Buy to let - Back to basics part 4
June 18, 2021
The fourth part of our buy-to-let basics series covers the topic of the acquisition costs and running costs of a buy-to-let property.
As a quick recap, Vesta believes the following should be considered by anyone interested to get started with investment property:
- Is being a landlord right for me?
- Setting property goals
- Financing a buy-to-let property
- Costs of acquiring and running a buy-to-let property
We have covered the first three points already and today we will look at the fourth point:
Costs of acquiring and running a buy-to-let property
The deposit for a buy-to-let mortgage is generally the largest cost associated with acquiring a rental property, however, there are significant additional acquisition costs that need to be factored in alongside the deposit, as well as a number of ongoing running costs.
Below you will find several points to consider, however, this list is by no means exhaustive nor complete and you should do further research and assessment on the property you plan to buy before starting out as a landlord.
Depending on the solicitor you choose and the complexity of the transaction and the type of property, solicitors will typically charge between £850 and £1,500 to undertake and complete the conveyancing process.
It is often worth getting quotes from three different solicitors and checking if they have the capacity to act expediently on your behalf, as a quick completion is one of the levers you can use to secure a discount off market value of a property.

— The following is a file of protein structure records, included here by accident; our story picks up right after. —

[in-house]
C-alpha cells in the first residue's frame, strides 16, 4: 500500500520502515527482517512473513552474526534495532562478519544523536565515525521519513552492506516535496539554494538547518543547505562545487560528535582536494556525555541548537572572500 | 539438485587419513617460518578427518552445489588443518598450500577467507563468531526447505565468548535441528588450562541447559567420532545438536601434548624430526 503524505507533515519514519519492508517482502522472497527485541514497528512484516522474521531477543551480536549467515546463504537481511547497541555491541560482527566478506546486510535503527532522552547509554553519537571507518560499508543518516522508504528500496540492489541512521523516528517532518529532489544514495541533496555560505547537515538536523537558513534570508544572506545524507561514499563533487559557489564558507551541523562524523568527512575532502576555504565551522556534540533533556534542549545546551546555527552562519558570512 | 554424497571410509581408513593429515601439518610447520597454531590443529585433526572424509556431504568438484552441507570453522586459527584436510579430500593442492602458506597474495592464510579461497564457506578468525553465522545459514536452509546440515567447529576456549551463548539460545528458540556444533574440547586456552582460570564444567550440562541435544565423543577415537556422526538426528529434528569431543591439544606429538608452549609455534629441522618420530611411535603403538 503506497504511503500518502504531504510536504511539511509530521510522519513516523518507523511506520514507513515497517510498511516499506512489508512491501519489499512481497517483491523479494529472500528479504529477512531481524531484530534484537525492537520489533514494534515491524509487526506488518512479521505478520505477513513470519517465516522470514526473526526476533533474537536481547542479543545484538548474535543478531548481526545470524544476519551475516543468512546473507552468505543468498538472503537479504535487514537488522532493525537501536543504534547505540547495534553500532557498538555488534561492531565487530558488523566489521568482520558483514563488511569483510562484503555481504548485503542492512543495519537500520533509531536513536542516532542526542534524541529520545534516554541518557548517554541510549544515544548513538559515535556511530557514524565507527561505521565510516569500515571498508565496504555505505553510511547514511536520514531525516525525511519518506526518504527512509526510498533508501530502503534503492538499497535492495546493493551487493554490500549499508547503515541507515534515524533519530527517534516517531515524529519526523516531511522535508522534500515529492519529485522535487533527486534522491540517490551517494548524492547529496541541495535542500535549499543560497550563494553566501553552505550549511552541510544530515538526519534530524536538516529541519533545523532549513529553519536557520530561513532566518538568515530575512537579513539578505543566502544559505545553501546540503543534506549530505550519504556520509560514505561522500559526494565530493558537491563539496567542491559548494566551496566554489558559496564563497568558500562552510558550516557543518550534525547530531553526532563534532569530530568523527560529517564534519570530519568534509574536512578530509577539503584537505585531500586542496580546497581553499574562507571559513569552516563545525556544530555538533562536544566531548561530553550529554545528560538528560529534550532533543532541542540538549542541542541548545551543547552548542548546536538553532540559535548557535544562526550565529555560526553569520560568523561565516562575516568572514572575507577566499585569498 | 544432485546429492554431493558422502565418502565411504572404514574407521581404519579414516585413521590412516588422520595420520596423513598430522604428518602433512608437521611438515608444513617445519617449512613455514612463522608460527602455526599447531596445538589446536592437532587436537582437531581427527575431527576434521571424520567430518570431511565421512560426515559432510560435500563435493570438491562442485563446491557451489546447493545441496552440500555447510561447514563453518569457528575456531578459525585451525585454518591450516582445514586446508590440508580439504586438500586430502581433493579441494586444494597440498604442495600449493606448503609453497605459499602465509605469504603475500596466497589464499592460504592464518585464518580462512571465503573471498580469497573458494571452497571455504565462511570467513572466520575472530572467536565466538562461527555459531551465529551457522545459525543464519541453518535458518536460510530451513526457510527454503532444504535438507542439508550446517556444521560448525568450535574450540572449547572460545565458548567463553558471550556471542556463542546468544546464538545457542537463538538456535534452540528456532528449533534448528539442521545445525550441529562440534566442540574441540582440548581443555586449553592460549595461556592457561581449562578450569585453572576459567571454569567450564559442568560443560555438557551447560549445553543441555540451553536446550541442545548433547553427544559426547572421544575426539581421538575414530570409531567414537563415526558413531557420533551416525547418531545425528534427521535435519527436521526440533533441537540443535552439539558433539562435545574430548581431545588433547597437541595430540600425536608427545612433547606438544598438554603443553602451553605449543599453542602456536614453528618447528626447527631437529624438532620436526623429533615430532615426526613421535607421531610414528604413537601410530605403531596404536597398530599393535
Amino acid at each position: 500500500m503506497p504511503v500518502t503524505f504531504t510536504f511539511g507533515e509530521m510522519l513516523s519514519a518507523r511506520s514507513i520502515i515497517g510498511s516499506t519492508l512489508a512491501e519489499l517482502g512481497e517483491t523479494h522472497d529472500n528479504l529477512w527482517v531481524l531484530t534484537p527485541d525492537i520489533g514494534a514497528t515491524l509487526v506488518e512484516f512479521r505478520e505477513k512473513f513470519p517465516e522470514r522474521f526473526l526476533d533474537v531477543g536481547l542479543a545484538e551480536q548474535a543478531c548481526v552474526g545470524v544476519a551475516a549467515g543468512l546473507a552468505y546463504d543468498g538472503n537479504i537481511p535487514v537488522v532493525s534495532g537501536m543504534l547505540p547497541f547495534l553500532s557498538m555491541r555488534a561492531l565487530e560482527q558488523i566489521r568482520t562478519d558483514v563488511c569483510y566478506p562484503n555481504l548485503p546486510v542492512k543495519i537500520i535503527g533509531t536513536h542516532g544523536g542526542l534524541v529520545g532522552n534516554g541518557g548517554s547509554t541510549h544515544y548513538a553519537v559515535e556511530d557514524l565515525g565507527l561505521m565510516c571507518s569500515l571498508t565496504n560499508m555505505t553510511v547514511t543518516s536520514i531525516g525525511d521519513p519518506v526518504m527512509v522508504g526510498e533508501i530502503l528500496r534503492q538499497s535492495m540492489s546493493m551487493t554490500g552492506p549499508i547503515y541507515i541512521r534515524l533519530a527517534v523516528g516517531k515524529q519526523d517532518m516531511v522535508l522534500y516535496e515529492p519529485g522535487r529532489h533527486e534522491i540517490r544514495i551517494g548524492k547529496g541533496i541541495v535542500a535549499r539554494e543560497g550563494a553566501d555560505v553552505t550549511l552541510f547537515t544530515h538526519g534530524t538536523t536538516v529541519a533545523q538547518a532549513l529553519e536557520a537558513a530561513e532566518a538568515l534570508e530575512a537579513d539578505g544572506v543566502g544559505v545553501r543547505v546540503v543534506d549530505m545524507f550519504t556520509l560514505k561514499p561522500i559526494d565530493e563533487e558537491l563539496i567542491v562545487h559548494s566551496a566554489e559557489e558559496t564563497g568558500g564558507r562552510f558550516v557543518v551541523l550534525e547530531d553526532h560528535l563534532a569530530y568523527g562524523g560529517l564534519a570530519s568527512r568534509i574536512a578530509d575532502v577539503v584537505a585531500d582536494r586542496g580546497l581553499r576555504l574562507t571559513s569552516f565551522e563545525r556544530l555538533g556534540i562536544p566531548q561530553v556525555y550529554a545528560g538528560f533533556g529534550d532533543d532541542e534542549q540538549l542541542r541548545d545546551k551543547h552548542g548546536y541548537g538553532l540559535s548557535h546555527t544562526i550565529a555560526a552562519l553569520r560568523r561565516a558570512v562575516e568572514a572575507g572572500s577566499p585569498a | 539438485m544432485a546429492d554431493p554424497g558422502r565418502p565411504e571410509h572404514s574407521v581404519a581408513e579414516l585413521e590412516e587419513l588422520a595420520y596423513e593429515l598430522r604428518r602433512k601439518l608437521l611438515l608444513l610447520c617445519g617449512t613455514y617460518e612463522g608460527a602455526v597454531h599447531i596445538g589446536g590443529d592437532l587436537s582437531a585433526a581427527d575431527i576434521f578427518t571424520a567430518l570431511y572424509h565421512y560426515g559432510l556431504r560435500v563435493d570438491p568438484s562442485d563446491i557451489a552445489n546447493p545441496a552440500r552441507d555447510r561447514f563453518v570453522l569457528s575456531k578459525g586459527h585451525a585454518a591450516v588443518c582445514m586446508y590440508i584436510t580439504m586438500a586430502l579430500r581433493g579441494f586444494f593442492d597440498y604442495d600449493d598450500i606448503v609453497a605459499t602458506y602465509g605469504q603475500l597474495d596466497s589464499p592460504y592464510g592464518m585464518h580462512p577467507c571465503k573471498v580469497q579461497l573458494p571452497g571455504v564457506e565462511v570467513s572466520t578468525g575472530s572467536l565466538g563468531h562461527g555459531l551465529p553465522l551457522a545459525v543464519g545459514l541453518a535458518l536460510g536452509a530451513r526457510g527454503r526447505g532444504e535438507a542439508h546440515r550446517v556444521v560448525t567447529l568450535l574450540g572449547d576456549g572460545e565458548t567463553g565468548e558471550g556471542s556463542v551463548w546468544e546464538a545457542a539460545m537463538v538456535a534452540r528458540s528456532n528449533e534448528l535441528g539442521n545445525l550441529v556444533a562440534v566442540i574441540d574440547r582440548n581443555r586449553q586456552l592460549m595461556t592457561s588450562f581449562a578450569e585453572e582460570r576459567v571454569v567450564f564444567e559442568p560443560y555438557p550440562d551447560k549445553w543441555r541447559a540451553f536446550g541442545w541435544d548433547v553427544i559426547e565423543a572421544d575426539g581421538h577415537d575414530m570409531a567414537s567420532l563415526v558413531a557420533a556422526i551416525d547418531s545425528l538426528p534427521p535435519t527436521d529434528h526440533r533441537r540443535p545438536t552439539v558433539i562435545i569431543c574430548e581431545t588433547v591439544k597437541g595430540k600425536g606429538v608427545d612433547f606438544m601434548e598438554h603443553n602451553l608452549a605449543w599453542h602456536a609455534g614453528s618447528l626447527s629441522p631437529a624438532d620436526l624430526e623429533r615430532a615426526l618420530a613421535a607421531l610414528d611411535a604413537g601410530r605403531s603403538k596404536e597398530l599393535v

You should also ensure that the solicitor you select has extensive experience, and ideally a specialist, with investment and buy-to-let properties as these require a number of additional checks and processes that differ to a standard owner-occupier property purchase (e.g. local licence checks, tenant agreements, appropriate certificates in order, etc) and missing these can often cause significant delays in the process or increase risk.
You should also note that you are likely to be charged some level of fees if the transaction does not complete.
Lenders will typically charge a valuation fee ranging from £250 to £1,000, depending on the lender, the property, and the amount of the loan. Note that for HMOs and blocks the fees are likely to be higher.
This fee is for them to undertake a valuation to ensure the property is suitable as their security. Lenders will then make a loan offer based on the market value or the purchase price, whichever is the LOWER.
It is important to understand that this is the lender’s valuation, not an independent valuation undertaken to ascertain the structural integrity of the property or an independent market appraisal. Should you wish to undertake these, there will be additional costs and they may often be necessary for properties that have had recent works or require development.
Your solicitor carries out searches for anything unusual or untoward, such as rights of way, environmental, water, or clauses linked to the use of the property.